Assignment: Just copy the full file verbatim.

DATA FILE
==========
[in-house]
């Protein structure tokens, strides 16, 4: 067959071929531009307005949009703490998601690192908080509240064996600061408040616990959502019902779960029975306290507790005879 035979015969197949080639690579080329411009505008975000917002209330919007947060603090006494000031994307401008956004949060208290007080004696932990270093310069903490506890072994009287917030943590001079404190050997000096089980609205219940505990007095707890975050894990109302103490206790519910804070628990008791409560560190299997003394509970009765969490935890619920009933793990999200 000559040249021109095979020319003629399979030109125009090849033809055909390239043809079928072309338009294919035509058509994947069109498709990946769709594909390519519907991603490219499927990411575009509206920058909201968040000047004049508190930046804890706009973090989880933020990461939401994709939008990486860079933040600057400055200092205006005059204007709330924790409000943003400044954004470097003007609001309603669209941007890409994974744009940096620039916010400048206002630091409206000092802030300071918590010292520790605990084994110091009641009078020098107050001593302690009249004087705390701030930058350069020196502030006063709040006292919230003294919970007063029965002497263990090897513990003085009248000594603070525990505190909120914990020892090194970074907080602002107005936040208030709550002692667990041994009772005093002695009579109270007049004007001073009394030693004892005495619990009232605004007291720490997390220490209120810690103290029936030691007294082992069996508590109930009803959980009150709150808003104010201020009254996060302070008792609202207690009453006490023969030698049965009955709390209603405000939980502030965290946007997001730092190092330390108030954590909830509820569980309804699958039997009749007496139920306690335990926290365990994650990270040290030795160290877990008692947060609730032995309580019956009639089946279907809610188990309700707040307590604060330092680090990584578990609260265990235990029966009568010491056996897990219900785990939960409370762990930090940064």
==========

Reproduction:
[in-house]
């Protein structure tokens, strides 16, 4: 067959071929531009307005949009703490998601690192908080509240064996600061408040616990959502019902779960029975306290507790005879 035979015969197949080639690579080329411009505008975000917002209330919007947060603090006494000031994307401008956004949060208290007080004696932990270093310069903490506890072994009287917030943590001079404190050997000096089980609205219940505990007095707890975050894990109302103490206790519910804070628990008791409560560190299997003394509970009765969490935890619920009933793990999200 000559040249021109095979020319003629399979030109125009090849033809055909390239043809079928072309338009294919035509058509994947069109498709990946769709594909390519519907991603490219499927990411575009509206920058909201968040000047004049508190930046804890706009973090989880933020990461939401994709939008990486860079933040600057400055200092205006005059204007709330924790409000943003400044954004470097003007609001309603669209941007890409994974744009940096620039916010400048206002630091409206000092802030300071918590010292520790605990084994110091009641009078020098107050001593302690009249004087705390701030930058350069020196502030006063709040006292919230003294919970007063029965002497263990090897513990003085009248000594603070525990505190909120914990020892090194970074907080602002107005936040208030709550002692667990041994009772005093002695009579109270007049004007001073009394030693004892005495619990009232605004007291720490997390220490209120810690103290029936030691007294082992069996508590109930009803959980009150709150808003104010201020009254996060302070008792609202207690009453006490023969030698049965009955709390209603405000939980502030965290946007997001730092190092330390108030954590909830509820569980309804699958039997009749007496139920306690335990926290365990994650990270040290030795160290877990008692947060609730032995309580019956009639089946279907809610188990309700707040307590604060330092680090990584578990609260265990235990029966009568010491056996897990219900785990939960409370762990930090940064």